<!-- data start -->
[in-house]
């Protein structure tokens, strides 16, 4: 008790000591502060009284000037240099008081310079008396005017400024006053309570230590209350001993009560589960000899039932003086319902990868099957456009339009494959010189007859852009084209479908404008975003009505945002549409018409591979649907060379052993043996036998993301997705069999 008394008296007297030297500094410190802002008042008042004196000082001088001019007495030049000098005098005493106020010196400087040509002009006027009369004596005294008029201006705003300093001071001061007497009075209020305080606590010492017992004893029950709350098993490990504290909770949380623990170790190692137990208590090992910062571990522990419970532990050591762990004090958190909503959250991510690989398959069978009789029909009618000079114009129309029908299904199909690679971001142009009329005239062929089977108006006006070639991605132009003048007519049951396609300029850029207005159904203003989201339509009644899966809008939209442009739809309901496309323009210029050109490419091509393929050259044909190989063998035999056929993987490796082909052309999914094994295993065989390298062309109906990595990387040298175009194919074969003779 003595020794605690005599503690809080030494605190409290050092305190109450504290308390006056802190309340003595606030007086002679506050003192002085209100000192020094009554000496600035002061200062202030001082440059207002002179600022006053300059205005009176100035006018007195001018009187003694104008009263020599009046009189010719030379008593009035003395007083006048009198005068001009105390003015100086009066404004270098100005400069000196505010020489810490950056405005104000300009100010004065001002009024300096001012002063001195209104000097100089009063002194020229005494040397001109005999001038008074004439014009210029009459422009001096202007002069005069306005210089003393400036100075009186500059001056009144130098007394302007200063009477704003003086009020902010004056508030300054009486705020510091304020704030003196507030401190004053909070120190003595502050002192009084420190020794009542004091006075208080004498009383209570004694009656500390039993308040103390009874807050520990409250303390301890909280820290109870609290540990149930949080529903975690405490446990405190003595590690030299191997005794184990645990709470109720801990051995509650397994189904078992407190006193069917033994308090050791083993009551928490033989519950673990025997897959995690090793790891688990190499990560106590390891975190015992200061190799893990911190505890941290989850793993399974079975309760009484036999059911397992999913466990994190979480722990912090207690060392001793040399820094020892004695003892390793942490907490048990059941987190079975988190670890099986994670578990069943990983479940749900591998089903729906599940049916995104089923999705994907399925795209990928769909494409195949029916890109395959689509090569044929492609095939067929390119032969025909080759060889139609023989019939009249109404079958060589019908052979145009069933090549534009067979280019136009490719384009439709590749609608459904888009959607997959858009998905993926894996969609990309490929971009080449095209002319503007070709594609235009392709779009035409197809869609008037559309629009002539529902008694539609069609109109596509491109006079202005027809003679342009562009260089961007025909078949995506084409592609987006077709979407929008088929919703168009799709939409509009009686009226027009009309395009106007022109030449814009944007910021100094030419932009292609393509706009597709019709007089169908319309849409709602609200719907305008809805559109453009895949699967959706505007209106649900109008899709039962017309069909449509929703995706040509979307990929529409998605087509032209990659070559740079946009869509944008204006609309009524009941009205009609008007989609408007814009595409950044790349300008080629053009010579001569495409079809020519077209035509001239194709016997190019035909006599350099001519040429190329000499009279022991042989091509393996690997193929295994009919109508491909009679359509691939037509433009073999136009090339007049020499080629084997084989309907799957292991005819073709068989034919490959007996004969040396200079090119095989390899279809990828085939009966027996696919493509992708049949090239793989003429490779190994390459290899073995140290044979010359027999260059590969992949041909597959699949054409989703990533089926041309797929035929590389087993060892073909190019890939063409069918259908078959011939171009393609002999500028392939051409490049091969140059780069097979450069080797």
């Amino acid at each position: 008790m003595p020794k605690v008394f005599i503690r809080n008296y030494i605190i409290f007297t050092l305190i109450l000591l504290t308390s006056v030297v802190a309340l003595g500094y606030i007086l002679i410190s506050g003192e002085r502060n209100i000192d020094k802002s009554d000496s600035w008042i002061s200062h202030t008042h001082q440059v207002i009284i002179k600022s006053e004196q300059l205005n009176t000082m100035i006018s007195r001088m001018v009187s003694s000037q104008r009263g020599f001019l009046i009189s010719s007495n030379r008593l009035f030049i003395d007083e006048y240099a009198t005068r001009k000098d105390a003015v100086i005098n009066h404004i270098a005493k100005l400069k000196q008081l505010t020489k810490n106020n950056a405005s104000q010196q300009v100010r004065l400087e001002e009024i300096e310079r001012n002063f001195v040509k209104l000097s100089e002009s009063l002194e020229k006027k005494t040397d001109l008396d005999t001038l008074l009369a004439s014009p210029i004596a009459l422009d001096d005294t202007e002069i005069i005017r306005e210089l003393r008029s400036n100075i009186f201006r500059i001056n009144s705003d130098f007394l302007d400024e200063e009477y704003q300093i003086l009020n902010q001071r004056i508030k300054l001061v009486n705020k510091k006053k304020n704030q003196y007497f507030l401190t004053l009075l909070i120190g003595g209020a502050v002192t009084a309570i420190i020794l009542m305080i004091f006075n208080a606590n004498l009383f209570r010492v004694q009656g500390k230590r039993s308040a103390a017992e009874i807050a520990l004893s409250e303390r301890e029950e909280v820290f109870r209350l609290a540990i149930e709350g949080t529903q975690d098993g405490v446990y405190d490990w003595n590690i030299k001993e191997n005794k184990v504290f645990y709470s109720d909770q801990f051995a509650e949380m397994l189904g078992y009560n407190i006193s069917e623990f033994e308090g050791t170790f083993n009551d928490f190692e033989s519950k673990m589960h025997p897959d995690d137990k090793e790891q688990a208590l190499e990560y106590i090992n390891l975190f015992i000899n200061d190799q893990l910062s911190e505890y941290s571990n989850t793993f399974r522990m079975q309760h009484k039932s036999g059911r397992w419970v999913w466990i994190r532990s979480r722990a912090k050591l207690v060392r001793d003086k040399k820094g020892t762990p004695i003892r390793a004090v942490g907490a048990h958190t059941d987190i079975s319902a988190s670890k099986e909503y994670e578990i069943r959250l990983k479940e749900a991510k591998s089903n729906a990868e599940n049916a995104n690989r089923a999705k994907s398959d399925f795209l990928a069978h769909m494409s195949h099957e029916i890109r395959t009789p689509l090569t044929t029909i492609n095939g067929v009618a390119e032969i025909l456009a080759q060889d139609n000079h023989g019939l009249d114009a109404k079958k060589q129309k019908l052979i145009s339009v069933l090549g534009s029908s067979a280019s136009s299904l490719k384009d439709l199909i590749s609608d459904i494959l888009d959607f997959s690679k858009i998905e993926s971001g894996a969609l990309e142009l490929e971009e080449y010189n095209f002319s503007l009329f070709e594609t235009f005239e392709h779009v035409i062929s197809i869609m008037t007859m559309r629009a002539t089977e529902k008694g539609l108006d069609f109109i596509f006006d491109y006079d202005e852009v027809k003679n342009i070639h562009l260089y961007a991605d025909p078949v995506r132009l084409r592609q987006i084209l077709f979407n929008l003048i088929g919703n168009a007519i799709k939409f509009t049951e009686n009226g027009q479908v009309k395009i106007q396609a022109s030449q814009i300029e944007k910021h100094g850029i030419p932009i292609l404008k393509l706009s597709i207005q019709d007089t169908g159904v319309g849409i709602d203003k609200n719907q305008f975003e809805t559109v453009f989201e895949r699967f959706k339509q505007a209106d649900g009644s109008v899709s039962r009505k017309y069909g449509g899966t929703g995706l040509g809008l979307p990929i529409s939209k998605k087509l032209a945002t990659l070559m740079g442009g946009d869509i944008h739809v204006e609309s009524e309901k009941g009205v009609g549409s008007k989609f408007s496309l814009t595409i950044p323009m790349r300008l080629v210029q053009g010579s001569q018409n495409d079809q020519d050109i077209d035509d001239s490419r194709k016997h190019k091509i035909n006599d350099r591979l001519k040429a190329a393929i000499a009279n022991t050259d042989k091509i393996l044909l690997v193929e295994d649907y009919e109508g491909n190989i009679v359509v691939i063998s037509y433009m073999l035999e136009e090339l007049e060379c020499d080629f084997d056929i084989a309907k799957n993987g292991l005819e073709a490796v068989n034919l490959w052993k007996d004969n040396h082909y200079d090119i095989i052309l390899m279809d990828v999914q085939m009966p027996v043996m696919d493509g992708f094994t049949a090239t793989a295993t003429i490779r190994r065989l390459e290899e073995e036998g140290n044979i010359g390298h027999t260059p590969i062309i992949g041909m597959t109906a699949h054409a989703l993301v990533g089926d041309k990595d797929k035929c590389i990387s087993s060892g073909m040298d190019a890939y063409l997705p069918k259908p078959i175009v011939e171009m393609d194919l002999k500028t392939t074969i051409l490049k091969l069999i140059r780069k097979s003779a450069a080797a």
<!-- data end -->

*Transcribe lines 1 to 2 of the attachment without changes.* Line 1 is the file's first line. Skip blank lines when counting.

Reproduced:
[in-house]
């Protein structure tokens, strides 16, 4: 008790000591502060009284000037240099008081310079008396005017400024006053309570230590209350001993009560589960000899039932003086319902990868099957456009339009494959010189007859852009084209479908404008975003009505945002549409018409591979649907060379052993043996036998993301997705069999 008394008296007297030297500094410190802002008042008042004196000082001088001019007495030049000098005098005493106020010196400087040509002009006027009369004596005294008029201006705003300093001071001061007497009075209020305080606590010492017992004893029950709350098993490990504290909770949380623990170790190692137990208590090992910062571990522990419970532990050591762990004090958190909503959250991510690989398959069978009789029909009618000079114009129309029908299904199909690679971001142009009329005239062929089977108006006006070639991605132009003048007519049951396609300029850029207005159904203003989201339509009644899966809008939209442009739809309901496309323009210029050109490419091509393929050259044909190989063998035999056929993987490796082909052309999914094994295993065989390298062309109906990595990387040298175009194919074969003779 003595020794605690005599503690809080030494605190409290050092305190109450504290308390006056802190309340003595606030007086002679506050003192002085209100000192020094009554000496600035002061200062202030001082440059207002002179600022006053300059205005009176100035006018007195001018009187003694104008009263020599009046009189010719030379008593009035003395007083006048009198005068001009105390003015100086009066404004270098100005400069000196505010020489810490950056405005104000300009100010004065001002009024300096001012002063001195209104000097100089009063002194020229005494040397001109005999001038008074004439014009210029009459422009001096202007002069005069306005210089003393400036100075009186500059001056009144130098007394302007200063009477704003003086009020902010004056508030300054009486705020510091304020704030003196507030401190004053909070120190003595502050002192009084420190020794009542004091006075208080004498009383209570004694009656500390039993308040103390009874807050520990409250303390301890909280820290109870609290540990149930949080529903975690405490446990405190003595590690030299191997005794184990645990709470109720801990051995509650397994189904078992407190006193069917033994308090050791083993009551928490033989519950673990025997897959995690090793790891688990190499990560106590390891975190015992200061190799893990911190505890941290989850793993399974079975309760009484036999059911397992999913466990994190979480722990912090207690060392001793040399820094020892004695003892390793942490907490048990059941987190079975988190670890099986994670578990069943990983479940749900591998089903729906599940049916995104089923999705994907399925795209990928769909494409195949029916890109395959689509090569044929492609095939067929390119032969025909080759060889139609023989019939009249109404079958060589019908052979145009069933090549534009067979280019136009490719384009439709590749609608459904888009959607997959858009998905993926894996969609990309490929971009080449095209002319503007070709594609235009392709779009035409197809869609008037559309629009002539529902008694539609069609109109596509491109006079202005027809003679342009562009260089961007025909078949995506084409592609987006077709979407929008088929919703168009799709939409509009009686009226027009009309395009106007022109030449814009944007910021100094030419932009292609393509706009597709019709007089169908319309849409709602609200719907305008809805559109453009895949699967959706505007209106649900109008899709039962017309069909449509929703995706040509979307990929529409998605087509032209990659070559740079946009869509944008204006609309009524009941009205009609008007989609408007814009595409950044790349300008080629053009010579001569495409079809020519077209035509001239194709016997190019035909006599350099001519040429190329000499009279022991042989091509393996690997193929295994009919109508491909009679359509691939037509433009073999136009090339007049020499080629084997084989309907799957292991005819073709068989034919490959007996004969040396200079090119095989390899279809990828085939009966027996696919493509992708049949090239793989003429490779190994390459290899073995140290044979010359027999260059590969992949041909597959699949054409989703990533089926041309797929035929590389087993060892073909190019890939063409069918259908078959011939171009393609002999500028392939051409490049091969140059780069097979450069080797």